A: I think I still harbor fantasies of going off and living a thousand lives and doing different things, and to a certain extent filmmaking affords me the opportunity to do that. There are aspects to both Rachel’s character and Michael Shannon’s character that come from myself. I want to be the person that goes off and has all these different experiences, but the stagnation that Michael’s character struggles with is not that different from how you feel during the dry spell between movies: waiting for the opportunity to do the thing that you’re trained to do, and wondering whether you should just go off into the wild blue yonder.
Q: What sort of cinematic techniques did you use to achieve shifts in perspective and put the viewer in the rather befuddled shoes of Michael Shannon’s character?
A: During the first part of the movie, I wanted to shoot in a way that made the audience want to lean in and learn more about this mysterious woman. So really played a lot with seeing her from behind, seeing her through a doorway or in another room. There’s a famous shot in “Rosemary’s Baby” where Ruth Gordon is another room, and the story is that audiences would lean in their seats to try to get a better glimpse of her. That’s what we’re trying to do.
We also tried to let form follow function. My cinematographer sent me an interview with the great cinematographer Christopher Doyle where he said that a lot of times you place your camera, and you measure how high it is and how far it is from the subject, and then everything has to balance. After that first shot, it’s all just mathematics setting up the rest of the shots. And there’s no more creativity and everyone on set goes to sleep. So we really tried not to fall into that trap.
Q: Which of the two lead roles was more difficult to cast?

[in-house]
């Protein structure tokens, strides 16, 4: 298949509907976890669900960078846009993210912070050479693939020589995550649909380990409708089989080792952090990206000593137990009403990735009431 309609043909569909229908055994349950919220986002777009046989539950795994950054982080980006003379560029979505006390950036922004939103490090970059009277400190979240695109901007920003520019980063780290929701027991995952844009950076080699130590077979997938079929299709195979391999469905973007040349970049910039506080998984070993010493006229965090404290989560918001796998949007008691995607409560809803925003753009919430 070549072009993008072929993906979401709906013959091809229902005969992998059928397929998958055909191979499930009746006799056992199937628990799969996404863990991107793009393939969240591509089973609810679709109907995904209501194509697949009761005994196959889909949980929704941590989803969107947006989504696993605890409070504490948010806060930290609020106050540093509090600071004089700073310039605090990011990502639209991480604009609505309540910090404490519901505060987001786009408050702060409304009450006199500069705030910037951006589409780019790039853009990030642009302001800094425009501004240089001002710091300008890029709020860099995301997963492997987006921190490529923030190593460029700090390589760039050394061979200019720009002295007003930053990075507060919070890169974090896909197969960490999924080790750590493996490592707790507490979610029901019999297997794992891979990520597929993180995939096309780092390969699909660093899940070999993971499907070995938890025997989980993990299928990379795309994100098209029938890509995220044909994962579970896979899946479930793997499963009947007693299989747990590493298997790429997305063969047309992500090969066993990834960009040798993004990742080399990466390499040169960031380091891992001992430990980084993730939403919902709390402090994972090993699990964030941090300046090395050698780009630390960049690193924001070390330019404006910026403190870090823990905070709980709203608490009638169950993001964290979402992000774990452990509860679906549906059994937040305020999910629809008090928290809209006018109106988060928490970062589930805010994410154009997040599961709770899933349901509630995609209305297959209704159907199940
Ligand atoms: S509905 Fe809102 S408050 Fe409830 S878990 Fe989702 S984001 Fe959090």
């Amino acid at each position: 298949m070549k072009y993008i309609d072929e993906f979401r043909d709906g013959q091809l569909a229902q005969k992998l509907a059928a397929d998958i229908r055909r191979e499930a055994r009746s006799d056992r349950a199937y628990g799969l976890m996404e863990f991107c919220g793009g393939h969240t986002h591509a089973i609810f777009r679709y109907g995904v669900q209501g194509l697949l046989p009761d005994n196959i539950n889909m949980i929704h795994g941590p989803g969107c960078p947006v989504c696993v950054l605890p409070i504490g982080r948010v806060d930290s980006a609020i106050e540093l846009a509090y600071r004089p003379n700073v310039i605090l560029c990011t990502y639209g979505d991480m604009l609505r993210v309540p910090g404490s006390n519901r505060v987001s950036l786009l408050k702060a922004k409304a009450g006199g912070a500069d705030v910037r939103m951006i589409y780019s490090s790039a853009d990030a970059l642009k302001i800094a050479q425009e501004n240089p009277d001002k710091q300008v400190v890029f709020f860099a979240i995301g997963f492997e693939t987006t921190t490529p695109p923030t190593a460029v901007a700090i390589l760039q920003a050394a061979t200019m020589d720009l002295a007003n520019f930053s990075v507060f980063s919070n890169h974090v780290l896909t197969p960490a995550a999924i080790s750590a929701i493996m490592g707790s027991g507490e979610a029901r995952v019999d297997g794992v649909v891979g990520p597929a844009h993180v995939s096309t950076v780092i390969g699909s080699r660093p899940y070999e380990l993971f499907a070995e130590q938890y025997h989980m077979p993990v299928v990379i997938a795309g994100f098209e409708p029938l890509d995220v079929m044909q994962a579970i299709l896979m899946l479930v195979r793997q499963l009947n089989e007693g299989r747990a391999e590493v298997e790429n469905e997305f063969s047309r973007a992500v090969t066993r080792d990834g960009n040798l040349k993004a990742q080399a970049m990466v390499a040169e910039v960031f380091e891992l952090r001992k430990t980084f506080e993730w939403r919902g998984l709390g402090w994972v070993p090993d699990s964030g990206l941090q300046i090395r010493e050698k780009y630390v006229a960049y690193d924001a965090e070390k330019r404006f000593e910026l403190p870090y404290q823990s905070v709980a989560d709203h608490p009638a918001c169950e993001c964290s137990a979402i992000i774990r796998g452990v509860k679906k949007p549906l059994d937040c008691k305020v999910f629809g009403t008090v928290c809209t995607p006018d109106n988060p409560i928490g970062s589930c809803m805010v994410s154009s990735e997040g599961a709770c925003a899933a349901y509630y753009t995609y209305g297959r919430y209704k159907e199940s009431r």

A: None of the roles were particularly difficult to cast, but I was very happy that Michael said yes. I had seen him doing a stage play called “Mistakes Were Made,” and I’d never laughed so hard in my life. I knew there was going to be a certain amount of wry humor in this. It’s a movie about reinvention, and Michael Shannon is essentially reinventing his on-screen persona for this role. He’s an ordinary guy suffering from a very familiar midlife crisis, as opposed to some psycho killer that people may otherwise associate him with.
Q: You grew up in Los Angeles and actually graduated from Beverly Hills High School, correct?
A: That’s an identity I try very hard to mask.
Q: Clearly, since it’s fairly evident that joining the mainstream Hollywood film industry is not your highest priority. What’s more important to you: having creative and artistic control, or having the resources to realize the ideas that you have?
A: I wish I didn’t have to choose between the two. I do want to make larger films, and I’ve been trying. I don’t necessarily see myself as anti-Hollywood, but non-Hollywood stuff has been easier to get off the ground. You might not believe it, but it’s easier to get the money to go make a movie in Albania than it is to get $9 million to make an adaptation of an award-winning book like Jonathan Lethem’s “Fortress of Solitude.”
Q: How close did that come to happening?
A: Jonathan and I wrote a screenplay adaptation of the book and I spent a couple of years trying to get it made. I discovered that there’s an unspoken rule that getting a movie made that’s about kids but for an adult audience is very, very difficult.
Q: What do you have on your plate, then, in the near future?
A: The project I have coming up is called “Come Sunday.” It stars Chiwetel Ejiofor and Robert Redford, and it’s about a Pentecostal preacher from Oklahoma who one day declares that Hell doesn’t exist and was branded a heretic. Robert Redford will play Oral Roberts.
(“Complete Unknown” opens Friday, Sept. 2, at the Living Room Theaters.)